Mazda CX-5 vs VW Tiguan

Here's an endearing phrase that former Volkswagen New Zealand boss Dean Sheed left with us before he moved on: "fishing in a bigger pond".

In the past year or so, the VW brand has been growing by reaching down into mass-market territory with new entry-level models, tempting buyers out of Japanese/Korean vehicles into a genuine European badge.

Latest bait is the Tiguan TSI, a 2.0-litre petrol-turbo model that saves you $4500 over the Tiguan TDI and comes in slightly lower (but still generous) specification. At $48,750, it foots it with mainstream crossovers.

But there's a problem: the latest generation of mass-market models in this segment have become very sophisticated indeed. None more so than the Mazda CX-5, which in its $43,990 GSX trim, with a 2.0-litre petrol engine, is a worthy match indeed for the pseudo-posh VW.

The Tiguan has proven technology but it all works brilliantly. The direct-injection engine makes 132kW/280Nm, provides brisk acceleration and achieves combined economy of 8.7 litres per 100km.

The CX-5 is the first Mazda to showcase the complete suite of SkyActiv high-efficiency technologies (covering everything from powertrain to body construction).

The direct-injection, high-compression, low-friction engine makes 114kW/200Nm and delivers 6.4 litres per 100km.

Both cars have six-speed automatic transmissions. The CX-5 is 114mm longer than the Tiguan but 19kg lighter. The VW has the power-to-weight advantage, but the Mazda has a sprightlier feel thanks to the quick-shifting character and early torque converter lockup of its new SkyActiv-Drive gearbox.

The Tiguan, remember, has a conventional automatic rather than the sporty dual-clutch DSG fitted to most other models in the VW family.

Only in kickdown response does the CX-5 seem second-best: it's keen to hang on to the highest gear, while the Tiguan is more eager to please.

The Tiguan has firmer, more consistent steering (the CX-5's power assistance modulates in strange ways at times) and an utterly predictable cornering character, but the Mazda is far more engaging and always willing to let you adjust the cornering line a little.

Both vehicles impress with their ride and mechanical refinement. The Tiguan has a creamy engine note that can make the CX-5's sound coarse.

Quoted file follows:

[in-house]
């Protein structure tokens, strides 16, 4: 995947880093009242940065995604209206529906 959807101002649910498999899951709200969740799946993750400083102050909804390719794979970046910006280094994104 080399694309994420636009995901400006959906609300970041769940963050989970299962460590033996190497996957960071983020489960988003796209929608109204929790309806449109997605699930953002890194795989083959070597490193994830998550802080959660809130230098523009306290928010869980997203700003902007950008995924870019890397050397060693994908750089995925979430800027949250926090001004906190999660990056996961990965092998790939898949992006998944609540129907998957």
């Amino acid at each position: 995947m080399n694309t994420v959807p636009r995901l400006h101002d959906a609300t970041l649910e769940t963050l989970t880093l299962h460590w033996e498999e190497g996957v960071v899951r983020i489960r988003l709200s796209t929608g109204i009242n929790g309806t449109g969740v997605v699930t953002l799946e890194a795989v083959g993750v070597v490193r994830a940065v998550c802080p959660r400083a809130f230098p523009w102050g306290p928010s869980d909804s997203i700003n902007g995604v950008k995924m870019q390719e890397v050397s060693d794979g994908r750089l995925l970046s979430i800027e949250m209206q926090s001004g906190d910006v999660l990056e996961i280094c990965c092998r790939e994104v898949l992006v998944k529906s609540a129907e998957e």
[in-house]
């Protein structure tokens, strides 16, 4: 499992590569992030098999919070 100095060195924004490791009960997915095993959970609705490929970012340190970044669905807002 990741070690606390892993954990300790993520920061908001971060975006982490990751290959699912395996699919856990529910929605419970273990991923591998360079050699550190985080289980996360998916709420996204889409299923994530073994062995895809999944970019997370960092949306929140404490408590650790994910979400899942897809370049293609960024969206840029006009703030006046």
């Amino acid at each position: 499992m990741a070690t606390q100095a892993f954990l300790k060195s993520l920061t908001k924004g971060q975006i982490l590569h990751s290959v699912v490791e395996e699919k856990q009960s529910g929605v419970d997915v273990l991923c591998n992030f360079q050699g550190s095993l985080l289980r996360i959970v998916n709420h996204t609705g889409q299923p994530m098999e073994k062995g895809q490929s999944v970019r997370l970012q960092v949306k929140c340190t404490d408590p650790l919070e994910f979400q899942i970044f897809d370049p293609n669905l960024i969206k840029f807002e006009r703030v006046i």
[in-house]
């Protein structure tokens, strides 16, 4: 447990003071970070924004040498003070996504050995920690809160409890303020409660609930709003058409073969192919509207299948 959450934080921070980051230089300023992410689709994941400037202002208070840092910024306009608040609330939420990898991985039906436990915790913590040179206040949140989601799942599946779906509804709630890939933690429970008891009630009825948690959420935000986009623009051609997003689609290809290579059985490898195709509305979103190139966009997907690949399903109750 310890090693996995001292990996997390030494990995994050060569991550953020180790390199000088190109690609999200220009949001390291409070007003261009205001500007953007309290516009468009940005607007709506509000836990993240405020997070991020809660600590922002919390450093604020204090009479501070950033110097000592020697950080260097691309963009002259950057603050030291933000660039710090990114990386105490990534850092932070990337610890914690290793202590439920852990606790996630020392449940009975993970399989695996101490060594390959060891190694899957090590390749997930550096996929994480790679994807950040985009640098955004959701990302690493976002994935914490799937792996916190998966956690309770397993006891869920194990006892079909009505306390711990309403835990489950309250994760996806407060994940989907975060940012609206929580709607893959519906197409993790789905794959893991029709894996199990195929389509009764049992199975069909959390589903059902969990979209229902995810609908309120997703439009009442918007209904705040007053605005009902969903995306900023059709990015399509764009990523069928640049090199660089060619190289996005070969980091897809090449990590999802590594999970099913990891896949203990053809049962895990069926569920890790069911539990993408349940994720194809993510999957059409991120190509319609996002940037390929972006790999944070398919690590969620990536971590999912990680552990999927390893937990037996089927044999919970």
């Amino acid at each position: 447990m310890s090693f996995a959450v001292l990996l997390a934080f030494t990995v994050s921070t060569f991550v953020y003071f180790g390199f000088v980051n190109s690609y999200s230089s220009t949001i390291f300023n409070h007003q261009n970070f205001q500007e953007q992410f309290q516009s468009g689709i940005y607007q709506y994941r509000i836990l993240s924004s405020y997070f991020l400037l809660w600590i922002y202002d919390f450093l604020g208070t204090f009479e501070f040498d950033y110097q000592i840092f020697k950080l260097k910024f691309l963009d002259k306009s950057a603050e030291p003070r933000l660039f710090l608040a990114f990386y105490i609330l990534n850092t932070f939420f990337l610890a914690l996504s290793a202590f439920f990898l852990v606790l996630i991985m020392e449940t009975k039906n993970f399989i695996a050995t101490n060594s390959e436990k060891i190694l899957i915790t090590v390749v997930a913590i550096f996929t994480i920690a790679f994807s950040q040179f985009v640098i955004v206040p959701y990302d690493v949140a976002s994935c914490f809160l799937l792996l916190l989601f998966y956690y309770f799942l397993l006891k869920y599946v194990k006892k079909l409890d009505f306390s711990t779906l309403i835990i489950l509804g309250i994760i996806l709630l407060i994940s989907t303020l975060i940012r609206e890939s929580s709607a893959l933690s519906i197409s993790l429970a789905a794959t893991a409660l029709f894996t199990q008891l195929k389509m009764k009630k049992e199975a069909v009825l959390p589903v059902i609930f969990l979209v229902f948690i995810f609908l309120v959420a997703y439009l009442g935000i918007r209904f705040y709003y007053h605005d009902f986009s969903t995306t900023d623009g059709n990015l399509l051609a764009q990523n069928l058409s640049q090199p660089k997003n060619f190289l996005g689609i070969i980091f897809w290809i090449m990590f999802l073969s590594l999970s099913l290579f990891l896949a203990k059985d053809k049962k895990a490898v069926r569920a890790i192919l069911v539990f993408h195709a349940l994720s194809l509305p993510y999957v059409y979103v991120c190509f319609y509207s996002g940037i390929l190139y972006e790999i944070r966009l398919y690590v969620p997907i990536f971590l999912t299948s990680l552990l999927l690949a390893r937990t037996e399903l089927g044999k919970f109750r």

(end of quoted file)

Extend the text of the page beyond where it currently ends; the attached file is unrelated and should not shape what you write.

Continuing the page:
The Tiguan is hardly sparse, but does come with much less equipment than its CX-5 rival. Items like the Mazda's dual-zone climate air conditioning, satellite navigation and reversing camera are all extra-cost options on the Tiguan.

The Tiguan's interior is typically VW: a bit bland, but gorgeously soft materials and faultless build quality. The CX-5's plastics aren't as consistently tactile and the switchgear is less precise, but it's ergonomically sound and interesting to look at.

The Tiguan has more luggage space (470 litres versus 403), although the CX-5's cargo bay is superbly versatile with a 40/20/40 split rear seat and quick-release latches for the seatbacks at the rear of the car.

It's easy to be tempted by the classy Tiguan. But its quality and badge credentials still don't compensate for the CX-5's lower price, superior equipment, entertaining demeanour and sheer efficiency.

Opt for the CX-5 GSX in front-drive form, as pictured here, and you can save a further $2000. In fact, for Tiguan TSI money, you can have the CX-5 GSX 2.2-litre diesel (superior to the petrol version in every way) all-wheel drive and some change.

The bottom line

Tiguan has a quiet sophistication that's lacking in the CX-5. But the Mazda wins on technology, equipment and fun-factor. The Japanese car has the character that's lacking in its German rival.

BT-50 commercialcare disclaimer

** is also available to new BT-50 owners where every scheduled service completed by Mazda specialist technicians for a 3 year/100,000km term (whichever wherever occurs first) will cost no more than $200 (incl. GST) per service for models built after 1 November 2012. *** 3,350kg applies to earlier models.

* whichever occurs first